1. The Winnipeg Blue Bombers lost Sunday’s West Semi-Final at B.C. Place Stadium to the B.C. Lions by a final score of 32-31. The Bombers held first and second half leads of 25-6 and 28-12, respectively, but were ultimately unable to advance to next Sunday’s West Final in Calgary.
2. It’s never fair blame the outcome of an entire game on just one play, but it’s hard to overstate the ridiculousness of Mike O’Shea’s decision to attempt a 61-yard field goal with 36 seconds left in the game. Facing third and four on B.C.’s 54 yard line, Paul LaPolice’s offence had an opportunity to set-up Justin Medlock for a game-winning field goal with just one more first down. Instead, O’Shea elected to send his kicker out to attempt a kick from a distance that was from well beyond his range. We know the kick was from beyond Medlock’s range because — aside from witnessing his well-short attempt — Medlock told Bob Irving and Doug Brown of 680 CJOB that his pre-game range was 57 yards. How one risks the season on a kick four yards beyond that distance is simply unconscionable.
3. The field goal aside, O’Shea’s first major mistake came on the Bombers’ second-last drive with his team up 31-26. Alex Bazzie clearly made contact with Matt Nichols’ facemask, a hit that should have elicited a roughing the passer call. No call was made and O’Shea elected not to challenge. If the call was overturned — and I believe it would have been — the Bombers would have been first and ten at midfield, a mere ten yards shy of Justin Medlock’s range. Instead, the Bombers punted and the rest, as they say, is history.
— John Hodge (@JohnDHodge) November 14, 2016
4. To Mike O’Shea’s credit — and he deserves a lot for how far his team came this year — the Bombers did not commit a giveaway, allow a sack or take a penalty in the first half. That’s pretty spectacular for road post-season football.
5. Richie Hall’s defence had another poor game on Sunday afternoon, giving up 522 total yards to a B.C. offence that averaged 424.2 per game during the regular season. Turnovers are great — the Bombers got two of them early on a Chris Randle interception and Khalil Bass fumble recovery — but the Bombers need to find a way to shut down opposing offences without relying so heavily on takeaways. There are a lot of great pieces to build around — Chris Randle, Taylor Loffler, T.J. Heath, Jamaal Westerman, Ian Wild, and Keith Shologan are all under contract through next season — but the Bombers may need to find a defensive coordinator who can better harness their skills for next season.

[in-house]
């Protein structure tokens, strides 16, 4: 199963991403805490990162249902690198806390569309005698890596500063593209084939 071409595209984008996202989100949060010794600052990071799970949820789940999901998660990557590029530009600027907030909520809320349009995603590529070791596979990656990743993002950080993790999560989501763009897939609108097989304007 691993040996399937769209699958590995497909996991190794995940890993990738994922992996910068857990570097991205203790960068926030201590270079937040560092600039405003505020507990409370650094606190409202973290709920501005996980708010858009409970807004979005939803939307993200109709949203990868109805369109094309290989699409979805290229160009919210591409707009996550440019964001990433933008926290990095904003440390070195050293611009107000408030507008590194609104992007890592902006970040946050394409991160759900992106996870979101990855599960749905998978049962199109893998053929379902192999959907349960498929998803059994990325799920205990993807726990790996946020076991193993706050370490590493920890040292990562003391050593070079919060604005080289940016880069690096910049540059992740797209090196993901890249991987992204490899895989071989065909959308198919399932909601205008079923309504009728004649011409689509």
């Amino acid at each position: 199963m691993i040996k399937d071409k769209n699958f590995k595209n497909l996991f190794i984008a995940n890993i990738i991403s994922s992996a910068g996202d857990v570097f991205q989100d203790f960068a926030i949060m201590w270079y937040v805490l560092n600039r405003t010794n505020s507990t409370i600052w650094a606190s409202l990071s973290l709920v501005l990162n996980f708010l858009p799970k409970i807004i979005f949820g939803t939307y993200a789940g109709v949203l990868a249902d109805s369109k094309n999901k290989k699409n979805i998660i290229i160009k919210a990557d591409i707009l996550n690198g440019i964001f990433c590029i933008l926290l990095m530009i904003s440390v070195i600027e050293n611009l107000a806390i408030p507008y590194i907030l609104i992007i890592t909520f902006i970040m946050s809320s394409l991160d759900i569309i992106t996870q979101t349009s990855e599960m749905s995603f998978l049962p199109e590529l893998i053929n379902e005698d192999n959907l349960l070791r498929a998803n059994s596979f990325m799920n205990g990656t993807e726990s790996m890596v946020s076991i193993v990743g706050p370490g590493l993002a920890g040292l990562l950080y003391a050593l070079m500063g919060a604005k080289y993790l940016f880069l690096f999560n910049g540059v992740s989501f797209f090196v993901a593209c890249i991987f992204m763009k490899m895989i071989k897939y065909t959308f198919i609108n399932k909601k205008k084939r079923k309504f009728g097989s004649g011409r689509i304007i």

6. The Winnipeg Football Club has still won just one playoff game since the 2007 Grey Cup, a 19-3 victory in the 2011 East Final over Hamilton. The Bombers hadn’t appeared in a playoff game since the 2011 Grey Cup prior to Sunday’s West Semi-Final.
7. Speaking of the 2011 Grey Cup, the Bombers dressed just one holdover from that game on Sunday in slotback Clarence Denmark. Denmark was released this past off-season, meaning one could argue that Winnipeg didn’t have any true holdovers on Sunday’s game roster. Ironically, the Lions started two players who also started for Winnipeg in the 2011 Grey Cup in defensive tackle Bryant Turner Jr. and Brandon Stewart.
8. One bright spot for the Bombers: with the Saskatchewan Roughriders sitting at home after a disappointing 5-13 season, Ryan Smith and Weston Dressler combined for 204 yards and two touchdowns versus B.C. That makes this tweet from back in February pretty darn funny.
9. Winnipeg’s offence was the subject of criticism this season for a few reasons. Some said Matt Nichols wasn’t enough of a big-game quarterback, while others claimed their receiving corps was too small. In the end, Paul LaPolice’s unit played good football down the stretch — 459 yards and 31 points should have been enough to win on Sunday — but it’s clear that Mike O’Shea didn’t believe in his offence when push came to shove. Actions speak louder than words — O’Shea can talk all he wants about believing in Nichols and LaPolice, but trying a 61-yard field goal instead of leaving the offence on the field for third and four? That says everything.
10. The Lions failed to crack the 20,000 mark in attendance on Sunday afternoon, selling just 19,176 tickets for the West Semi-Final. For perspective, B.C. sold 41,313 tickets to the West Final in 2011 and 54,313 one week later for the Grey Cup. Yikes.
11. Since the Bombers are now officially in next-year country (again), some key pending free agent names to keep an eye on include: Matt Nichols, Kevin Glenn, Khalil Bass, Euclid Cummings, Rory Kohlert, Tori Gurley, and Sukh Chungh. Cummings and Gurley will try the NFL, while I expect Nichols, Glenn, Chungh, and Bass to be back in blue and gold. I do not expect Kohlert will not be offered a contract for next season.
12. Speaking of next season, the Bombers are now officially on the clock for May’s 2017 CFL draft. The Bombers hold the first and fifth overall picks.
13. All things considered, the Blue Bombers’ 2016 season has to be considered a success for many reasons. The club finished with its best record in 13 years at 11-7 and broke a number of dubious streaks along the way (first playoff berth since 2011, first Labour Day victory since 2004, first win in Edmonton since 2006, etc.). Even so, it’s difficult not to look at Sunday’s epic collapse and wonder what could have been. The Stampeders are an excellent football team, but they aren’t invulnerable. Ottawa or Edmonton — a combined 18-17-1 in the regular season — will represent the East Division in the Grey Cup. Had Winnipeg won Sunday’s West Semi-Final, there is every possibility that they could have ended its most dubious streak of all. Then again, there’s always next year.